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Friday, Oct 30, 2020

A Video Of An Asian Woman Being Kicked In The Face Has Led To Three Teens Being Arrested

A Video Of An Asian Woman Being Kicked In The Face Has Led To Three Teens Being Arrested

"The million dollar question is why someone would do something like this. I am not sure we will ever comprehend it," said an official with Metro Transit in St. Paul, Minnesota.

Officials in Minnesota have arrested three teens after a viral Instagram video showed them allegedly taunting an Asian woman who was alone at a metro stop before kicking her in the face, then running away, laughing.

In the 15-second clip, three black teens are laughing and moving around the woman as she stands alone against a bench under the rail stop awning. She edges away from one of them who comes and stands next to her as the person recording the video can be heard chuckling, "you won't, you won't," over and over again. His friend then approaches the woman, jumps into the air, and kicks her hard in the face before running away.

Padilla called the incident "extreme" and "disturbing."

"Everyone I talked to who has seen this video who thinks rationally is rightfully disgusted by what they see and the biggest question you come away with is why anyone would do this," he said.



As the video began to spread across social media Tuesday, people called in to report the assault. Metro Transit authorities immediately launched an investigation, Padilla said. Using details from the short clip, like the wall background, investigators identified the station and time the attack occurred and then scoured their own video camera recordings for additional information.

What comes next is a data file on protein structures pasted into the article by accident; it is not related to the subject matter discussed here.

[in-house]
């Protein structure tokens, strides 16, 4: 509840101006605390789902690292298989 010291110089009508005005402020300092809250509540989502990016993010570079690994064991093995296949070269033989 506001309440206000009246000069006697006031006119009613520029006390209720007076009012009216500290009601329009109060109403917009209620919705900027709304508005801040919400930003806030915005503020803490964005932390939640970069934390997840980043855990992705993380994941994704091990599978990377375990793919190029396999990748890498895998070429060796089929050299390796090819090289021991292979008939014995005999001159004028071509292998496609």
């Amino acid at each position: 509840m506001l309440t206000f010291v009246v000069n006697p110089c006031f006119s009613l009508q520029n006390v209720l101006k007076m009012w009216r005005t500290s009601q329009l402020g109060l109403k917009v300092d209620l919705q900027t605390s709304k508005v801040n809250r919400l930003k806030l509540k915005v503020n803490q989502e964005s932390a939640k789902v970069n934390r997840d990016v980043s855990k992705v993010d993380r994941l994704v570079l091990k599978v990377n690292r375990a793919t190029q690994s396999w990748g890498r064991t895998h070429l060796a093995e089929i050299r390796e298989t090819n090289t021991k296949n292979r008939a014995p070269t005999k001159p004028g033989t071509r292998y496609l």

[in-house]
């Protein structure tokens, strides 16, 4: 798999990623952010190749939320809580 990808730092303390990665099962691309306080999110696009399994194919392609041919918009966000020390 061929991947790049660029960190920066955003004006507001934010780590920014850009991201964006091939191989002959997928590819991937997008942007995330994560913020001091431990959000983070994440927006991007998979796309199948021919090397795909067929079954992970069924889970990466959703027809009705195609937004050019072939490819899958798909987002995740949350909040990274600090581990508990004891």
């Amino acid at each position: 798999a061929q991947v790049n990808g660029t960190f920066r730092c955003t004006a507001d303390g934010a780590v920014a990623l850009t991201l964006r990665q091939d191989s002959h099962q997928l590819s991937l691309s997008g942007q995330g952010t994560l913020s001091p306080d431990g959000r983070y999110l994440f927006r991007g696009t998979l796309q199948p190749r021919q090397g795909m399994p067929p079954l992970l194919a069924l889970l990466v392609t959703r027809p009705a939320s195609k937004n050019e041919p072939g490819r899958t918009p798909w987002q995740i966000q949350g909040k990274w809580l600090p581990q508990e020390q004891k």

About 36 hours later, Metro Transit Police had the three teens in custody. St. Paul Police spokesperson Steve Linders told BuzzFeed News their Gang Unit and Special Investigations Unit provided assistance.

Two of the suspects are 15 years old and the third is 14, Padilla said. He did not know the relationship between the boys, but noted they each lived in a different town: Maplewood, Minneapolis, and St. Paul.

Officials also spoke to the victim, who lives in the Twin Cities metro area. Padilla said that the woman had not filed a police report, nor was she in the hospital when authorities went to see her.

One of the most puzzling aspects of the case is why the group of teens and the woman were on the platform in the first place, Padilla said. Over the past few weeks, the department had "trimmed service back" because of the coronavirus pandemic, first cutting trains at 11 p.m. and then stopping all rides at 9 p.m.

"They were there three and a half hours after [9 p.m.] and the next train doesn't start up until 6 a.m., so one of the things we hope to show is what everyone was doing there," he said, adding that it had been "public knowledge" for some time that train schedules had been shortened.

While he declined to comment on whether the assault seemed racially motivated, Padilla did acknowledge the incident was a rare and "unique situation" given that it occurred "during this pandemic when people are supposed to be at home and there's not train service there."

"The million dollar question is why someone would do something like this," he said. "I am not sure we will ever comprehend it."

Reports of racially-motivated attacks and hate-fueled harassments against Asian Americans have spiked as a result of the novel coronavirus, which originated in China, according to the Asian Pacific Policy & Planning Council. The organization launched an official STOP AAPI HATE center on March 19 to document the discrimination.

By April 3, the group had recorded more than 1,100 reports of verbal harassment, shunning, and physical assaults related to the virus. At the end of the month, that number reached close to 1,500. In New York City last Sunday, a man tried to forcibly remove a nurse off a subway car, calling him a "Chinaman" and that he was "infected," NBC News reported.

“The volume of incident reports continues to be concerning. But, beyond the sheer numbers, we hear the impact of hate in the pain, humiliation, trepidation and fear in the voices of AAPIs today,” Manjusha Kulkarni, the council's executive director, said in a statement about the data. “This is a widespread problem with significant ramifications for our communities.”

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